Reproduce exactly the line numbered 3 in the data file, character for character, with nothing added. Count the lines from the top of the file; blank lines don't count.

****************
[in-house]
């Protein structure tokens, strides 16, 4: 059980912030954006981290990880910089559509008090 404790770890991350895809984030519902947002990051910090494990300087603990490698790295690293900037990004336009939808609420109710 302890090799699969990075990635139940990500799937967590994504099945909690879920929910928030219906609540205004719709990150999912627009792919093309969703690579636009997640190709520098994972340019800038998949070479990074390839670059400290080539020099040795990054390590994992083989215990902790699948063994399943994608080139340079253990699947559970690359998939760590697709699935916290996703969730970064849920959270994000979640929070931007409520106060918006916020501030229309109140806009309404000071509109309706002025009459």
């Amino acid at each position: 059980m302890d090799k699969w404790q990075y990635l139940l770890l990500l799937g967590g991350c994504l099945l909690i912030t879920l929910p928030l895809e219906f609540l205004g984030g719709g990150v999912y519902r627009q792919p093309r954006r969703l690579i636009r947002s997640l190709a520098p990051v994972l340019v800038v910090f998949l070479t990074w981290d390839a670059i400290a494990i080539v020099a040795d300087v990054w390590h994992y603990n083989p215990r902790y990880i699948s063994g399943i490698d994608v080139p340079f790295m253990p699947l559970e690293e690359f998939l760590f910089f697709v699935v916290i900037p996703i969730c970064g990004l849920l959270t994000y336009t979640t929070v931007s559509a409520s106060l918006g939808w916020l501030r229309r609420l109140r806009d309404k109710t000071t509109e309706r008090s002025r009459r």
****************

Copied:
């Amino acid at each position: 059980m302890d090799k699969w404790q990075y990635l139940l770890l990500l799937g967590g991350c994504l099945l909690i912030t879920l929910p928030l895809e219906f609540l205004g984030g719709g990150v999912y519902r627009q792919p093309r954006r969703l690579i636009r947002s997640l190709a520098p990051v994972l340019v800038v910090f998949l070479t990074w981290d390839a670059i400290a494990i080539v020099a040795d300087v990054w390590h994992y603990n083989p215990r902790y990880i699948s063994g399943i490698d994608v080139p340079f790295m253990p699947l559970e690293e690359f998939l760590f910089f697709v699935v916290i900037p996703i969730c970064g990004l849920l959270t994000y336009t979640t929070v931007s559509a409520s106060l918006g939808w916020l501030r229309r609420l109140r806009d309404k109710t000071t509109e309706r008090s002025r009459r």